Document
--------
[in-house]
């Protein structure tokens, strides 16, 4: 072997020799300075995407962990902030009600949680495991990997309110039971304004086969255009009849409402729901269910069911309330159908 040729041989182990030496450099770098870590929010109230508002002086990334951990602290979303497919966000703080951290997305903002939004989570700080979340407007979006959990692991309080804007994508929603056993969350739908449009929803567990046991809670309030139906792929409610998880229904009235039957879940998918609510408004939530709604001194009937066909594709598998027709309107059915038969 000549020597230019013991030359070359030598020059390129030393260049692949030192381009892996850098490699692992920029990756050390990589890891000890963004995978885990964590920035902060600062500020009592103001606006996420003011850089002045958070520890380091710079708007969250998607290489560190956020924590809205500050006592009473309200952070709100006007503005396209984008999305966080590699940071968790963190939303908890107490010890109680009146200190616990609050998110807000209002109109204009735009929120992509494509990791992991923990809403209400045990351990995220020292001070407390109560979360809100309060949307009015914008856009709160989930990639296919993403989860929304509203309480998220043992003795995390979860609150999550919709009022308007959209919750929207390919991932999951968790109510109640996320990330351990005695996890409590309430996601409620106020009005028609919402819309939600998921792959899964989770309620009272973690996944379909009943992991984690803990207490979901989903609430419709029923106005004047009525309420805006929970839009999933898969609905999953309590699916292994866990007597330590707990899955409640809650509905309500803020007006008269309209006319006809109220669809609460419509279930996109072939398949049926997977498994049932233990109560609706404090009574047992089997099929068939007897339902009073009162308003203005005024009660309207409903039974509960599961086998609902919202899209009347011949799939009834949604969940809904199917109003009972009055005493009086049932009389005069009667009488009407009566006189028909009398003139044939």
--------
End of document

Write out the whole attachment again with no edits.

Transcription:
[in-house]
């Protein structure tokens, strides 16, 4: 072997020799300075995407962990902030009600949680495991990997309110039971304004086969255009009849409402729901269910069911309330159908 040729041989182990030496450099770098870590929010109230508002002086990334951990602290979303497919966000703080951290997305903002939004989570700080979340407007979006959990692991309080804007994508929603056993969350739908449009929803567990046991809670309030139906792929409610998880229904009235039957879940998918609510408004939530709604001194009937066909594709598998027709309107059915038969 000549020597230019013991030359070359030598020059390129030393260049692949030192381009892996850098490699692992920029990756050390990589890891000890963004995978885990964590920035902060600062500020009592103001606006996420003011850089002045958070520890380091710079708007969250998607290489560190956020924590809205500050006592009473309200952070709100006007503005396209984008999305966080590699940071968790963190939303908890107490010890109680009146200190616990609050998110807000209002109109204009735009929120992509494509990791992991923990809403209400045990351990995220020292001070407390109560979360809100309060949307009015914008856009709160989930990639296919993403989860929304509203309480998220043992003795995390979860609150999550919709009022308007959209919750929207390919991932999951968790109510109640996320990330351990005695996890409590309430996601409620106020009005028609919402819309939600998921792959899964989770309620009272973690996944379909009943992991984690803990207490979901989903609430419709029923106005004047009525309420805006929970839009999933898969609905999953309590699916292994866990007597330590707990899955409640809650509905309500803020007006008269309209006319006809109220669809609460419509279930996109072939398949049926997977498994049932233990109560609706404090009574047992089997099929068939007897339902009073009162308003203005005024009660309207409903039974509960599961086998609902919202899209009347011949799939009834949604969940809904199917109003009972009055005493009086049932009389005069009667009488009407009566006189028909009398003139044939």